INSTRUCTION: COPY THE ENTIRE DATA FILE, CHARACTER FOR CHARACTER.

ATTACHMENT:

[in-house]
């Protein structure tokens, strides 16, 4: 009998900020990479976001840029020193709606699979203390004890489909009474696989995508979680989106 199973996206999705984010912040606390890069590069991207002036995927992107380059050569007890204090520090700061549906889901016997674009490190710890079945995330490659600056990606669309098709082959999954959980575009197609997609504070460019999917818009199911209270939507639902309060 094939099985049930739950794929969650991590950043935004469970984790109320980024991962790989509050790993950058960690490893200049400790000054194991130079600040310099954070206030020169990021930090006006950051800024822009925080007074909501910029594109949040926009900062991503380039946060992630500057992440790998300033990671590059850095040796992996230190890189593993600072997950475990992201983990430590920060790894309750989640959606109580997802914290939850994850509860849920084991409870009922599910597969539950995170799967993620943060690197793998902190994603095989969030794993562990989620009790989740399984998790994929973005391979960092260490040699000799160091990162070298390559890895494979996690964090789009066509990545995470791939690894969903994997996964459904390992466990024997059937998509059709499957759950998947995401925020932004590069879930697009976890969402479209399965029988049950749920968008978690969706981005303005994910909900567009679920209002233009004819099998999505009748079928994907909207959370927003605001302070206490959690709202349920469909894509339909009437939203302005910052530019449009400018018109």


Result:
[in-house]
């Protein structure tokens, strides 16, 4: 009998900020990479976001840029020193709606699979203390004890489909009474696989995508979680989106 199973996206999705984010912040606390890069590069991207002036995927992107380059050569007890204090520090700061549906889901016997674009490190710890079945995330490659600056990606669309098709082959999954959980575009197609997609504070460019999917818009199911209270939507639902309060 094939099985049930739950794929969650991590950043935004469970984790109320980024991962790989509050790993950058960690490893200049400790000054194991130079600040310099954070206030020169990021930090006006950051800024822009925080007074909501910029594109949040926009900062991503380039946060992630500057992440790998300033990671590059850095040796992996230190890189593993600072997950475990992201983990430590920060790894309750989640959606109580997802914290939850994850509860849920084991409870009922599910597969539950995170799967993620943060690197793998902190994603095989969030794993562990989620009790989740399984998790994929973005391979960092260490040699000799160091990162070298390559890895494979996690964090789009066509990545995470791939690894969903994997996964459904390992466990024997059937998509059709499957759950998947995401925020932004590069879930697009976890969402479209399965029988049950749920968008978690969706981005303005994910909900567009679920209002233009004819099998999505009748079928994907909207959370927003605001302070206490959690709202349920469909894509339909009437939203302005910052530019449009400018018109």